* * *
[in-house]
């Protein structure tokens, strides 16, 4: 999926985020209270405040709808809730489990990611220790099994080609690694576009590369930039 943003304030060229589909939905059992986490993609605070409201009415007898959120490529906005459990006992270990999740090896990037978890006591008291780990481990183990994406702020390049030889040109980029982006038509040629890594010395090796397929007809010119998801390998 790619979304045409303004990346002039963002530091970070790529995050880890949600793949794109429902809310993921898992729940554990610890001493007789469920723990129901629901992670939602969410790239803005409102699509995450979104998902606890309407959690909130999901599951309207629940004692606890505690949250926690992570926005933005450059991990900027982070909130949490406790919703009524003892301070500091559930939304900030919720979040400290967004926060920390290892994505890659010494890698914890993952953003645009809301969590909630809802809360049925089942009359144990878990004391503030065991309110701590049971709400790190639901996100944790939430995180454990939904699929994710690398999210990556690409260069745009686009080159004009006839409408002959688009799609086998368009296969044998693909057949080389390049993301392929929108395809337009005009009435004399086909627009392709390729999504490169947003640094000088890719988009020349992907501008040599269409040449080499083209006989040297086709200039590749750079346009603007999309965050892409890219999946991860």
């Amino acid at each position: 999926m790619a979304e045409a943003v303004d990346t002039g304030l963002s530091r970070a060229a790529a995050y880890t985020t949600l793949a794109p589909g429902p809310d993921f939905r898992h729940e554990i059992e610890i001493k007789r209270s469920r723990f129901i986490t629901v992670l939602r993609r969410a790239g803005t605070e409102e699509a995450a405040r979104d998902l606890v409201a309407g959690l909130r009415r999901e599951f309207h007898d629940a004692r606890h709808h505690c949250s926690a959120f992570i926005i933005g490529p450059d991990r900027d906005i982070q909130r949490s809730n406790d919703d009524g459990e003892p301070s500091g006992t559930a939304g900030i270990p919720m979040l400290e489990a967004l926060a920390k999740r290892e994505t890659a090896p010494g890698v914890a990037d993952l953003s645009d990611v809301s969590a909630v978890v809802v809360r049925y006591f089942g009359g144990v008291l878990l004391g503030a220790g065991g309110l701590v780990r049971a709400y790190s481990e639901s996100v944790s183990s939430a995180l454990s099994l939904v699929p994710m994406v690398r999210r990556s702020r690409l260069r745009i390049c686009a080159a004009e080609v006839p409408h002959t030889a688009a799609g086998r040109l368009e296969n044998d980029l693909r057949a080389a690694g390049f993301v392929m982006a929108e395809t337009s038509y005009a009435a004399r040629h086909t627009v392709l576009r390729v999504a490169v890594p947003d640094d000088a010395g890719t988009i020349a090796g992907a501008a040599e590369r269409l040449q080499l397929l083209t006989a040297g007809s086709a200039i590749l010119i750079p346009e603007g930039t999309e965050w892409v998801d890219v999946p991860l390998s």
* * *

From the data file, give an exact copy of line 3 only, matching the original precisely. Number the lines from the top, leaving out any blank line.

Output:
């Amino acid at each position: 999926m790619a979304e045409a943003v303004d990346t002039g304030l963002s530091r970070a060229a790529a995050y880890t985020t949600l793949a794109p589909g429902p809310d993921f939905r898992h729940e554990i059992e610890i001493k007789r209270s469920r723990f129901i986490t629901v992670l939602r993609r969410a790239g803005t605070e409102e699509a995450a405040r979104d998902l606890v409201a309407g959690l909130r009415r999901e599951f309207h007898d629940a004692r606890h709808h505690c949250s926690a959120f992570i926005i933005g490529p450059d991990r900027d906005i982070q909130r949490s809730n406790d919703d009524g459990e003892p301070s500091g006992t559930a939304g900030i270990p919720m979040l400290e489990a967004l926060a920390k999740r290892e994505t890659a090896p010494g890698v914890a990037d993952l953003s645009d990611v809301s969590a909630v978890v809802v809360r049925y006591f089942g009359g144990v008291l878990l004391g503030a220790g065991g309110l701590v780990r049971a709400y790190s481990e639901s996100v944790s183990s939430a995180l454990s099994l939904v699929p994710m994406v690398r999210r990556s702020r690409l260069r745009i390049c686009a080159a004009e080609v006839p409408h002959t030889a688009a799609g086998r040109l368009e296969n044998d980029l693909r057949a080389a690694g390049f993301v392929m982006a929108e395809t337009s038509y005009a009435a004399r040629h086909t627009v392709l576009r390729v999504a490169v890594p947003d640094d000088a010395g890719t988009i020349a090796g992907a501008a040599e590369r269409l040449q080499l397929l083209t006989a040297g007809s086709a200039i590749l010119i750079p346009e603007g930039t999309e965050w892409v998801d890219v999946p991860l390998s």